On Tuesday (Apr 9), Prime Minister (PM) Lee Hsien Loong and PM Mahathir Mohamad announced an agreement to “seek amicable solutions” regarding the water supply issue between Singapore and Malaysia. The two leaders made the announcement during a joint press conference held in Putrajaya, Malaysia after the ninth Malaysia-Singapore Leaders’ Retreat.
The water supply between the two countries has long been a hot issue. Following the 1962 Johore Water Agreement, Malaysia is required to provide 250 million imperial gallons per day (mgd) of raw water to Singapore priced at three sen per 1000 gallons. In exchange, Johor can buy 5 mgd of treated water at 50 sen per thousand gallons.
The agreement expires in 2061, by which time Singapore is expected to be fully self-sufficient for water supply.
It is argued that Malaysia benefits from the 1962 pricing arrangement, as the amount Johor pays is a mere fraction of the true cost to Singapore’s water treatment.
The water issue received more attention last year after PM Mahathir raised the concern regarding the price of raw water supplied to Singapore.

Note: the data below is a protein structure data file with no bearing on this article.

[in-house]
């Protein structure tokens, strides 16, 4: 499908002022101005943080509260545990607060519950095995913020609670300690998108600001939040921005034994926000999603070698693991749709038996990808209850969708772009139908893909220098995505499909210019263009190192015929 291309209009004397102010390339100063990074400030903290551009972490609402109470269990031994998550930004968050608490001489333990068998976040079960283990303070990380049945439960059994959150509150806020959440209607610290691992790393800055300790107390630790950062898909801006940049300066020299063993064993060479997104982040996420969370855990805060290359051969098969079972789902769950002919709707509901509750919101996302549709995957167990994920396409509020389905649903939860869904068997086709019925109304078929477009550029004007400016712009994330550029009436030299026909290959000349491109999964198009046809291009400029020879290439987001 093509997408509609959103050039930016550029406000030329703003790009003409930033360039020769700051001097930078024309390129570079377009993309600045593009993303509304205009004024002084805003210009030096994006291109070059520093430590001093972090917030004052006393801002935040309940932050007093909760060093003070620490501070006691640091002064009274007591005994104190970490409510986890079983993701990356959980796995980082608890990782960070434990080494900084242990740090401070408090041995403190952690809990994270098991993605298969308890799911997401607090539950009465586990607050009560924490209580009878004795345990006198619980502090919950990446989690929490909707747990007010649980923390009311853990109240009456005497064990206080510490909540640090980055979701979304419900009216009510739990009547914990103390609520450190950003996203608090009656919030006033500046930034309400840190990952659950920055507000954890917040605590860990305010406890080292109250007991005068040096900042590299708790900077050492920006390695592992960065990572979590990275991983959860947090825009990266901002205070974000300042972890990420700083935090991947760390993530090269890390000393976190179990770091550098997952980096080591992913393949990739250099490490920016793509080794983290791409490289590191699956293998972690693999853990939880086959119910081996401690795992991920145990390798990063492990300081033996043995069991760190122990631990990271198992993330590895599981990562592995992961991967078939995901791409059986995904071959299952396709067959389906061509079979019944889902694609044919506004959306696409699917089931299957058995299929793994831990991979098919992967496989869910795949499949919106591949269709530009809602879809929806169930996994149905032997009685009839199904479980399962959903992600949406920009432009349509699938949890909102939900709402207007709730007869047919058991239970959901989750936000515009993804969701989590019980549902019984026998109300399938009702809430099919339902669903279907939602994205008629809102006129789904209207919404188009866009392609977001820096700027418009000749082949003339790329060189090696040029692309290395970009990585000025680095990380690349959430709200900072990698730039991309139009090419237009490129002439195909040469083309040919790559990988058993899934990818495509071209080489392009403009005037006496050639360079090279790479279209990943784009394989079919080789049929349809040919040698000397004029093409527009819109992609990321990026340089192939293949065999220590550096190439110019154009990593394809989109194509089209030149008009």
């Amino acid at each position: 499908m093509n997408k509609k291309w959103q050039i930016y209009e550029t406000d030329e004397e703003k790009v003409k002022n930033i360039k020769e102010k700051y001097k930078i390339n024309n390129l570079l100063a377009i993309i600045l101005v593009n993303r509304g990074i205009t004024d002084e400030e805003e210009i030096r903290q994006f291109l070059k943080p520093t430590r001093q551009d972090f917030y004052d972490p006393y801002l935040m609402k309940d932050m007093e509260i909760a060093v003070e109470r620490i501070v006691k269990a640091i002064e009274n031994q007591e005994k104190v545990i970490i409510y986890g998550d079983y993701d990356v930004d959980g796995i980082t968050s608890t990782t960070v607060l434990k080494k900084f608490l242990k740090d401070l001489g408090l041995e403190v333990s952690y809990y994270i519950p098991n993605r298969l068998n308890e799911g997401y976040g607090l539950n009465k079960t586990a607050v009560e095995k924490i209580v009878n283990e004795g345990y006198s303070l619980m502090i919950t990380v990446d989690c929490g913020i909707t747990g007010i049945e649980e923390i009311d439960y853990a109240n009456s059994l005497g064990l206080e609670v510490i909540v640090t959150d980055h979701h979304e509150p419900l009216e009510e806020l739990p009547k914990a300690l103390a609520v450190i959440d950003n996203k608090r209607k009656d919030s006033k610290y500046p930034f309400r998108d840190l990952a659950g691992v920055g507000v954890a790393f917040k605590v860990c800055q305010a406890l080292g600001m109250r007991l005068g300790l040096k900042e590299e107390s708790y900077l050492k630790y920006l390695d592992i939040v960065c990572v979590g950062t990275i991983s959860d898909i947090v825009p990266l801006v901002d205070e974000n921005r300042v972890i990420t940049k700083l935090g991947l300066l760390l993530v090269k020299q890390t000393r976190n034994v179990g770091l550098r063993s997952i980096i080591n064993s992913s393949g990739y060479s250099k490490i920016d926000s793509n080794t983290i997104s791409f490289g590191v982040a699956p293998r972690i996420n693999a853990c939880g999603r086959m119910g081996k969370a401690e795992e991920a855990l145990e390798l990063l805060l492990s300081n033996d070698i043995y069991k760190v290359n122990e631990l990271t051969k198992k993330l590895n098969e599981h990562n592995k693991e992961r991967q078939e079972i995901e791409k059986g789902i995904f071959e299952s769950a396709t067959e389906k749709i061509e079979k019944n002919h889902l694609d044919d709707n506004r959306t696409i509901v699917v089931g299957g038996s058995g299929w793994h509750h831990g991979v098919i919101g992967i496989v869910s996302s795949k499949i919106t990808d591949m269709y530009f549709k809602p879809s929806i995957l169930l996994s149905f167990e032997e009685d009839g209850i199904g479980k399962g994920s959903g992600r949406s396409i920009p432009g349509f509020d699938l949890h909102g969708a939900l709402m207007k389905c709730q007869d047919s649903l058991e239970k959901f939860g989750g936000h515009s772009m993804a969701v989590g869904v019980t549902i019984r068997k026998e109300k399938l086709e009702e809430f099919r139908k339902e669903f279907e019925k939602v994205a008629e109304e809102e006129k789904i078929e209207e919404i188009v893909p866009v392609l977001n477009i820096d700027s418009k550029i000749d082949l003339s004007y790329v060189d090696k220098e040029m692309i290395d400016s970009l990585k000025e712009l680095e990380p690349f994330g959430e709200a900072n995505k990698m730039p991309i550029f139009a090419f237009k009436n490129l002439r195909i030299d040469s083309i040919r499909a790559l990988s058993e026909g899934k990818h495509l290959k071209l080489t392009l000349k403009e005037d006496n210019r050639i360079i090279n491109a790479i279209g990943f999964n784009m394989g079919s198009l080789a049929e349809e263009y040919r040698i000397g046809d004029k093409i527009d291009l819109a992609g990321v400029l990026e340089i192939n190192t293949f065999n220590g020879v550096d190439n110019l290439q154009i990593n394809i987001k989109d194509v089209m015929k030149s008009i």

In March 2019, the Singapore Public Utilities Board shut down treatment operations in the Johor River due to ammonia pollution from a palm oil factory in Sedenak.
During the press conference, both leaders highlighted the importance of identifying proper and timely methods to increase the yield of the Johore River and protect its environmental conditions and water quality.
PM Lee said that while Malaysia technically cannot review the price because of the 1962 water agreement, both leaders agreed to a discussion between the two nations’ attorney-generals (AG) regarding the legality of the review process. The AGs are expected to hold a discussion in November.
PM Lee also brought attention to the sustainability of Johor River’s long-term water yield, following the construction of water plant at Kota Tinggi.